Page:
Drivers could end up paying for more than traffic tickets when they run red lights with cameras attached to them, USF researchers found.
Researchers at the College of Public Health say red-light cameras are linked to an increase in traffic accidents, injuries and insurance premiums, despite various studies saying otherwise.
According to the study, drivers who recognize red-light cameras slam on their brakes during yellow lights to avoid tickets, resulting in rear-end collisions.
Professor Etienne Pracht, one of the researchers, said the timing on yellow lights is sometimes shortened at intersections with cameras so that more drivers receive tickets.
“Yellow becomes a little more like red,” he said. “The signal no longer means the same thing to all drivers. Those that have received tickets will brake violently to avoid another, and the person behind them who is unaware of the camera won’t expect that.”
However, a study by the Insurance Institute for Highway Safety (IIHS) in California said red-light cameras reduced front-to-side collisions at intersections by 32 percent overall.
IIHS admits that rear-end collisions increase with red-light cameras, but still thinks they are beneficial. The Federal Highway Administration supports IIHS with a study of 11 cities showing that the economic costs of front-to-side collisions exceeded those of rear-end collisions.
The USF study found IIHS’s study flawed because it included data from intersections without red-light cameras.
University researchers recommend alternatives to red-light cameras such as lengthening yellow lights’ times, reducing speed limits near traffic lights and improving the visibility of older traffic lights.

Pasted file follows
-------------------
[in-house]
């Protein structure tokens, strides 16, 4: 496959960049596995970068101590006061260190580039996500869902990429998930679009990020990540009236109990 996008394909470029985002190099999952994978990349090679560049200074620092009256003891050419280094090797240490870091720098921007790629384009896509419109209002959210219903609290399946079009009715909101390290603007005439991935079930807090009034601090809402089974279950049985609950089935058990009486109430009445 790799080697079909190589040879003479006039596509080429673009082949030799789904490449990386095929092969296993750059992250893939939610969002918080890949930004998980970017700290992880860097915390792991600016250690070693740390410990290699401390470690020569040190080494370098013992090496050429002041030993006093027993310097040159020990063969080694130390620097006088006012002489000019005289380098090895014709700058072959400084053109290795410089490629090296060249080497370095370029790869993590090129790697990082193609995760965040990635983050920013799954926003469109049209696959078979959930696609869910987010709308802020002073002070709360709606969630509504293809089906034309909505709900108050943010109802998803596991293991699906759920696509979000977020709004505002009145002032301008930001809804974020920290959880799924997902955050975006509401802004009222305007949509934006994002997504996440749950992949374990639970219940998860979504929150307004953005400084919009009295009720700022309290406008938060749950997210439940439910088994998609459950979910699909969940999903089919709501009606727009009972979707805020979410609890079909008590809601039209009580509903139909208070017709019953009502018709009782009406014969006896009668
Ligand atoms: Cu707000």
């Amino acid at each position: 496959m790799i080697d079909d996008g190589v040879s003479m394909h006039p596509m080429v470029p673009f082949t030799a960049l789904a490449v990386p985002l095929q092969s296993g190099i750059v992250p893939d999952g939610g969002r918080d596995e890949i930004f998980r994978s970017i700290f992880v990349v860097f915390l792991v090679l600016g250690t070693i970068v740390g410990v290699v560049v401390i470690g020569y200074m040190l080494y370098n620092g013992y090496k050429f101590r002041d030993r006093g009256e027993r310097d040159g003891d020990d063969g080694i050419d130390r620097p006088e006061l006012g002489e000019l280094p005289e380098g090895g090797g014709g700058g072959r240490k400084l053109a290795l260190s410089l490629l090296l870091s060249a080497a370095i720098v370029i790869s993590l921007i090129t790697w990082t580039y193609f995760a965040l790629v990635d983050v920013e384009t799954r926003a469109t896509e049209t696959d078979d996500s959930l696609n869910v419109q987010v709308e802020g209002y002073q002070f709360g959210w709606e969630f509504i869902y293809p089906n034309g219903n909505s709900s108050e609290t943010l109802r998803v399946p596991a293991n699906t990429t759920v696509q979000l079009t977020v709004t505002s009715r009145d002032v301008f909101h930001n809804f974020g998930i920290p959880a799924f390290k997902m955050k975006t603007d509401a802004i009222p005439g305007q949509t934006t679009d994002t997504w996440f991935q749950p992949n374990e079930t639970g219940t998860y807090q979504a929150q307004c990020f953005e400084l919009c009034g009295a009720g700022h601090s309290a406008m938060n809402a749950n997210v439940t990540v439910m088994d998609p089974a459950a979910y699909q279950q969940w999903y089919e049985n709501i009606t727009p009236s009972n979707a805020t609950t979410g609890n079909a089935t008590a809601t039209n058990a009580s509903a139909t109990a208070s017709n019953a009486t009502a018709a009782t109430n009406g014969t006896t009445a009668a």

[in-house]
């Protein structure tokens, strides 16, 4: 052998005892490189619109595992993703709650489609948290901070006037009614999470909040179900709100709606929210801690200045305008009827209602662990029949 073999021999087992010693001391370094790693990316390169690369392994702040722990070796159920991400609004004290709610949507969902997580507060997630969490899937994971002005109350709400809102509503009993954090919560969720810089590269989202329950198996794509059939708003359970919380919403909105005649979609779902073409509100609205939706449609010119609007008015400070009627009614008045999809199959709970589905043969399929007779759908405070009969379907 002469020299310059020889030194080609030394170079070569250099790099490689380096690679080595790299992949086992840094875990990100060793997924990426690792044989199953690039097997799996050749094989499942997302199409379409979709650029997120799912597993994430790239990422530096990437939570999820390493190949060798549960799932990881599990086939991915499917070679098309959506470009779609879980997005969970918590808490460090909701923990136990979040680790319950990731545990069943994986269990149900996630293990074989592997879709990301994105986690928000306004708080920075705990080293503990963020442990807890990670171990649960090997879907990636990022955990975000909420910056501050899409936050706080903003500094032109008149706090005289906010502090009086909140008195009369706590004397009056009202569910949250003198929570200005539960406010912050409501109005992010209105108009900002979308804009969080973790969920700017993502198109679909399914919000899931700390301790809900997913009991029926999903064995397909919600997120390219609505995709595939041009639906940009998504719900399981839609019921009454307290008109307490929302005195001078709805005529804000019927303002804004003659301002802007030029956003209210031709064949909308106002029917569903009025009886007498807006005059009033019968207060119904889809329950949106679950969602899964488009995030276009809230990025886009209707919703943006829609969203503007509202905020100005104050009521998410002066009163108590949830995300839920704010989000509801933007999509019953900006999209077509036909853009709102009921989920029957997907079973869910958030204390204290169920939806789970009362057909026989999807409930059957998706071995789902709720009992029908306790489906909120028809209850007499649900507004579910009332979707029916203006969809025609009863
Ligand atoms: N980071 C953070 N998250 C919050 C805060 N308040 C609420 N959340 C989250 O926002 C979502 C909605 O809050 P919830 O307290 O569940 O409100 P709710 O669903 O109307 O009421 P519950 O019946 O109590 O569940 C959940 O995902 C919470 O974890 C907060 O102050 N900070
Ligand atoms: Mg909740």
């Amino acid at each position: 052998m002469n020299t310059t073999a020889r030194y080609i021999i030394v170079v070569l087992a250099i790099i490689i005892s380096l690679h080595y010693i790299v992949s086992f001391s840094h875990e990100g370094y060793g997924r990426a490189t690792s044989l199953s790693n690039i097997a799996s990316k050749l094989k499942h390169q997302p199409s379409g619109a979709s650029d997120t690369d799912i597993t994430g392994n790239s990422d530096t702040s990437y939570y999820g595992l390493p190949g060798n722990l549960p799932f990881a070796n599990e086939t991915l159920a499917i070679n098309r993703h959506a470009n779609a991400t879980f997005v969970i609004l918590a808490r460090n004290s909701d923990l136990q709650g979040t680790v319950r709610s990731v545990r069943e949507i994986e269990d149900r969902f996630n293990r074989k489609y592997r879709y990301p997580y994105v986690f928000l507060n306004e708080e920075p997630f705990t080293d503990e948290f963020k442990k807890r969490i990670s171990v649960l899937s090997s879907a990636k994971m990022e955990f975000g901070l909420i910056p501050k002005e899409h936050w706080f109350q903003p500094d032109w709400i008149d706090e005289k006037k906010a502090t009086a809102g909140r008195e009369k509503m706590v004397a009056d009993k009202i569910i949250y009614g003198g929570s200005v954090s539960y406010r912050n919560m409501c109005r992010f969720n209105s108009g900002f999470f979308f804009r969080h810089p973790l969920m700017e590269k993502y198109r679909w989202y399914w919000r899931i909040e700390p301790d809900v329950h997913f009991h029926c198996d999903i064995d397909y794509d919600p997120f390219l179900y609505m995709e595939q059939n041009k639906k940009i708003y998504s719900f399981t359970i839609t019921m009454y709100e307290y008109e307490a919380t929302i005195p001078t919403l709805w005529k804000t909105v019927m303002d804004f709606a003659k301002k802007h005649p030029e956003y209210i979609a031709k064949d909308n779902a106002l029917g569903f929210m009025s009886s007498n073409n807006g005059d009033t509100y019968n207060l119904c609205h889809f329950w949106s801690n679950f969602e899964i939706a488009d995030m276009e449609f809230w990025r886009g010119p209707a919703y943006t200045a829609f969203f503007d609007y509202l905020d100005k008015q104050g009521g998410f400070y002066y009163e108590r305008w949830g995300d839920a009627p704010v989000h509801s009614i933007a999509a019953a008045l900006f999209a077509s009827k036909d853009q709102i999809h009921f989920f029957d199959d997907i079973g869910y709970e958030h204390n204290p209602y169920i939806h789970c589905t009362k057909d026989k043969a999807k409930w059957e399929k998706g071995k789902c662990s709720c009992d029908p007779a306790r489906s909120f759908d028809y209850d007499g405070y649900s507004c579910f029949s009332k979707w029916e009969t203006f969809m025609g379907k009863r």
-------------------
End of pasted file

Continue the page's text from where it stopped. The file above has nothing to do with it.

“Even if yellow lights last an extra second, that’s more time to clear an intersection,” Pracht said.
Whether Florida needs red-light cameras is questionable. Researchers in the study said injuries from red-light running accidents have steadily decreased since 1998.
At least seven citations for red-light running resulting in a traffic accident have been issued on campus by University Police since 2001, according to activity reports. Three of the accidents occurred at the Palm and Laurel intersection, two at the Holly and Magnolia intersection and two near parking lots.
According to Florida statutes, red-light camera evidence alone isn’t enough to put points on a driver’s record. However, local governments are allowed to mail civil infractions costing $125.
Pracht said red-light cameras could also mean higher insurance premiums. Even if drivers don’t get points on their records, the civil citations could make Hillsborough County seem like a more dangerous place to drive.
The study was published in the Florida Public Health Review one day after county commissioners agreed to allow the Hillsborough County Sheriff’s Office to install ten red-light cameras at the most dangerous intersections in the area.
“It’s unlikely that cameras will be placed on campus,” Col. Greg Brown said.
Pracht said the purpose of the study was to find ways to reduce accidents, not attack red-light cameras.
“What we’re interested in is preventing accidents in the first place,” he said.